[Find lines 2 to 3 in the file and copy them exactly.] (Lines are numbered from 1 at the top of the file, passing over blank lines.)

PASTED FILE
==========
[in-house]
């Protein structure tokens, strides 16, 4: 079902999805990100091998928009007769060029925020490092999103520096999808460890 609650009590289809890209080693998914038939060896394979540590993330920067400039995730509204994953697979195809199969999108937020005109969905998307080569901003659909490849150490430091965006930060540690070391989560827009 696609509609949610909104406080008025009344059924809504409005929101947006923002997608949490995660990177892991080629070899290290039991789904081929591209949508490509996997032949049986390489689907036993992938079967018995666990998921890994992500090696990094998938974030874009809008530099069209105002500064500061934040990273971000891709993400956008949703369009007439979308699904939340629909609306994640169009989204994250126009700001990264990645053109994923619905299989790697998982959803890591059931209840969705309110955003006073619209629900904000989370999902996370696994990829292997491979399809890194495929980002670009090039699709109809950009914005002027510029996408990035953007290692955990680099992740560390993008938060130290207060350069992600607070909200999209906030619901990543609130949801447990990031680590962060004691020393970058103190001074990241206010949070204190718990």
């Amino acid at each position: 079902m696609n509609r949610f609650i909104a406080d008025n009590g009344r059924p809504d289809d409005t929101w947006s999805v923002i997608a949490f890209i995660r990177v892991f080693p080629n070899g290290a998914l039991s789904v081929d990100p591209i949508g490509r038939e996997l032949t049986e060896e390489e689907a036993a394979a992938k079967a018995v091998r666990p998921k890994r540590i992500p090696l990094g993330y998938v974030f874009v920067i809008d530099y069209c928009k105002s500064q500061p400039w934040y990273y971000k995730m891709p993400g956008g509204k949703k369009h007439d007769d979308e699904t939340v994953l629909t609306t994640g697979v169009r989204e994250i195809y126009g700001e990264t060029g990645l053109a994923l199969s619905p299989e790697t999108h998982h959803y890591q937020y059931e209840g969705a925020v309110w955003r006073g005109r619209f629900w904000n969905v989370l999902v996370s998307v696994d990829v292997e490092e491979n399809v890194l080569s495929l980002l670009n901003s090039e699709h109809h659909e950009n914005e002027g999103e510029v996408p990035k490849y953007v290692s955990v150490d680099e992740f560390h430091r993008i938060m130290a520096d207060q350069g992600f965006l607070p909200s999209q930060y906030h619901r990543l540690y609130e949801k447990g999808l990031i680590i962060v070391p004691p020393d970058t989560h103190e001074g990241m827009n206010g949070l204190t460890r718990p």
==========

């Protein structure tokens, strides 16, 4: 079902999805990100091998928009007769060029925020490092999103520096999808460890 609650009590289809890209080693998914038939060896394979540590993330920067400039995730509204994953697979195809199969999108937020005109969905998307080569901003659909490849150490430091965006930060540690070391989560827009 696609509609949610909104406080008025009344059924809504409005929101947006923002997608949490995660990177892991080629070899290290039991789904081929591209949508490509996997032949049986390489689907036993992938079967018995666990998921890994992500090696990094998938974030874009809008530099069209105002500064500061934040990273971000891709993400956008949703369009007439979308699904939340629909609306994640169009989204994250126009700001990264990645053109994923619905299989790697998982959803890591059931209840969705309110955003006073619209629900904000989370999902996370696994990829292997491979399809890194495929980002670009090039699709109809950009914005002027510029996408990035953007290692955990680099992740560390993008938060130290207060350069992600607070909200999209906030619901990543609130949801447990990031680590962060004691020393970058103190001074990241206010949070204190718990």
């Amino acid at each position: 079902m696609n509609r949610f609650i909104a406080d008025n009590g009344r059924p809504d289809d409005t929101w947006s999805v923002i997608a949490f890209i995660r990177v892991f080693p080629n070899g290290a998914l039991s789904v081929d990100p591209i949508g490509r038939e996997l032949t049986e060896e390489e689907a036993a394979a992938k079967a018995v091998r666990p998921k890994r540590i992500p090696l990094g993330y998938v974030f874009v920067i809008d530099y069209c928009k105002s500064q500061p400039w934040y990273y971000k995730m891709p993400g956008g509204k949703k369009h007439d007769d979308e699904t939340v994953l629909t609306t994640g697979v169009r989204e994250i195809y126009g700001e990264t060029g990645l053109a994923l199969s619905p299989e790697t999108h998982h959803y890591q937020y059931e209840g969705a925020v309110w955003r006073g005109r619209f629900w904000n969905v989370l999902v996370s998307v696994d990829v292997e490092e491979n399809v890194l080569s495929l980002l670009n901003s090039e699709h109809h659909e950009n914005e002027g999103e510029v996408p990035k490849y953007v290692s955990v150490d680099e992740f560390h430091r993008i938060m130290a520096d207060q350069g992600f965006l607070p909200s999209q930060y906030h619901r990543l540690y609130e949801k447990g999808l990031i680590i962060v070391p004691p020393d970058t989560h103190e001074g990241m827009n206010g949070l204190t460890r718990p």